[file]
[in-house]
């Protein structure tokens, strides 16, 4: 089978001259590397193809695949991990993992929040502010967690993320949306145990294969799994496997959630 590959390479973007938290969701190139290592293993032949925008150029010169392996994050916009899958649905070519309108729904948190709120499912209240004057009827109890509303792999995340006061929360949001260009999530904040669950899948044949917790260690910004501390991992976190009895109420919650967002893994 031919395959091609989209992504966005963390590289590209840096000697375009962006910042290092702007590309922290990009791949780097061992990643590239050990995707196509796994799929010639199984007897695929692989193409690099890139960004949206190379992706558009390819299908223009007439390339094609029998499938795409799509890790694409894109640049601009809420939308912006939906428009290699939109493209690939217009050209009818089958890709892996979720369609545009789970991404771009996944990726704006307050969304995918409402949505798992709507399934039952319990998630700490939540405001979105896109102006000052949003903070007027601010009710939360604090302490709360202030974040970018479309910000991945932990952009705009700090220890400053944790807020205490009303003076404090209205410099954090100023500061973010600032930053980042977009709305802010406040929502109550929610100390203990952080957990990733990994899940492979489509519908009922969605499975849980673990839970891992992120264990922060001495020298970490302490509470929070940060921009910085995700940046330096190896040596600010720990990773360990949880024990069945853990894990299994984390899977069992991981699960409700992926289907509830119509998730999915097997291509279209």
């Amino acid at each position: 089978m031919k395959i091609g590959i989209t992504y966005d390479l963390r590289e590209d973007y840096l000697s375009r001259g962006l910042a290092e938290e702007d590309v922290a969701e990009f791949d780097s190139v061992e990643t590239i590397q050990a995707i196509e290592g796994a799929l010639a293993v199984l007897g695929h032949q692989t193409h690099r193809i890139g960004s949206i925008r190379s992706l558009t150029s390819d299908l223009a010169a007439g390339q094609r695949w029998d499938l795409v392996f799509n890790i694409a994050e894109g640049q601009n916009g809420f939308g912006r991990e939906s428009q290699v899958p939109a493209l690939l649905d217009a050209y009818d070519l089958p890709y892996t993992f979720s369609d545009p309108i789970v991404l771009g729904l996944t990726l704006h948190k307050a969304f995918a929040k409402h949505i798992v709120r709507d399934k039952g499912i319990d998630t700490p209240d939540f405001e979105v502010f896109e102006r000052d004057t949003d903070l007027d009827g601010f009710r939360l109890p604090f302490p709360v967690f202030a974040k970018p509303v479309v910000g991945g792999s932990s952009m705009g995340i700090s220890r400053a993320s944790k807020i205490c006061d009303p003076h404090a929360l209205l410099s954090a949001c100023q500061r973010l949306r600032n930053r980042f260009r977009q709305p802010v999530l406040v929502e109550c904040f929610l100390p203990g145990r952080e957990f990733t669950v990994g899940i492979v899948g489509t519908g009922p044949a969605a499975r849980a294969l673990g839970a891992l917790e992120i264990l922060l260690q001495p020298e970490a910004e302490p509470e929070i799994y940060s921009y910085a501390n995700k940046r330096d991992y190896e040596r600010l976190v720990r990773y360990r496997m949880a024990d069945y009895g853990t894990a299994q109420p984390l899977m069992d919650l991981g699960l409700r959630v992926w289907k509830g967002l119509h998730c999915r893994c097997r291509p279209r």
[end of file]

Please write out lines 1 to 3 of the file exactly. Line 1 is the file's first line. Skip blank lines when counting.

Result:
[in-house]
């Protein structure tokens, strides 16, 4: 089978001259590397193809695949991990993992929040502010967690993320949306145990294969799994496997959630 590959390479973007938290969701190139290592293993032949925008150029010169392996994050916009899958649905070519309108729904948190709120499912209240004057009827109890509303792999995340006061929360949001260009999530904040669950899948044949917790260690910004501390991992976190009895109420919650967002893994 031919395959091609989209992504966005963390590289590209840096000697375009962006910042290092702007590309922290990009791949780097061992990643590239050990995707196509796994799929010639199984007897695929692989193409690099890139960004949206190379992706558009390819299908223009007439390339094609029998499938795409799509890790694409894109640049601009809420939308912006939906428009290699939109493209690939217009050209009818089958890709892996979720369609545009789970991404771009996944990726704006307050969304995918409402949505798992709507399934039952319990998630700490939540405001979105896109102006000052949003903070007027601010009710939360604090302490709360202030974040970018479309910000991945932990952009705009700090220890400053944790807020205490009303003076404090209205410099954090100023500061973010600032930053980042977009709305802010406040929502109550929610100390203990952080957990990733990994899940492979489509519908009922969605499975849980673990839970891992992120264990922060001495020298970490302490509470929070940060921009910085995700940046330096190896040596600010720990990773360990949880024990069945853990894990299994984390899977069992991981699960409700992926289907509830119509998730999915097997291509279209």
């Amino acid at each position: 089978m031919k395959i091609g590959i989209t992504y966005d390479l963390r590289e590209d973007y840096l000697s375009r001259g962006l910042a290092e938290e702007d590309v922290a969701e990009f791949d780097s190139v061992e990643t590239i590397q050990a995707i196509e290592g796994a799929l010639a293993v199984l007897g695929h032949q692989t193409h690099r193809i890139g960004s949206i925008r190379s992706l558009t150029s390819d299908l223009a010169a007439g390339q094609r695949w029998d499938l795409v392996f799509n890790i694409a994050e894109g640049q601009n916009g809420f939308g912006r991990e939906s428009q290699v899958p939109a493209l690939l649905d217009a050209y009818d070519l089958p890709y892996t993992f979720s369609d545009p309108i789970v991404l771009g729904l996944t990726l704006h948190k307050a969304f995918a929040k409402h949505i798992v709120r709507d399934k039952g499912i319990d998630t700490p209240d939540f405001e979105v502010f896109e102006r000052d004057t949003d903070l007027d009827g601010f009710r939360l109890p604090f302490p709360v967690f202030a974040k970018p509303v479309v910000g991945g792999s932990s952009m705009g995340i700090s220890r400053a993320s944790k807020i205490c006061d009303p003076h404090a929360l209205l410099s954090a949001c100023q500061r973010l949306r600032n930053r980042f260009r977009q709305p802010v999530l406040v929502e109550c904040f929610l100390p203990g145990r952080e957990f990733t669950v990994g899940i492979v899948g489509t519908g009922p044949a969605a499975r849980a294969l673990g839970a891992l917790e992120i264990l922060l260690q001495p020298e970490a910004e302490p509470e929070i799994y940060s921009y910085a501390n995700k940046r330096d991992y190896e040596r600010l976190v720990r990773y360990r496997m949880a024990d069945y009895g853990t894990a299994q109420p984390l899977m069992d919650l991981g699960l409700r959630v992926w289907k509830g967002l119509h998730c999915r893994c097997r291509p279209r």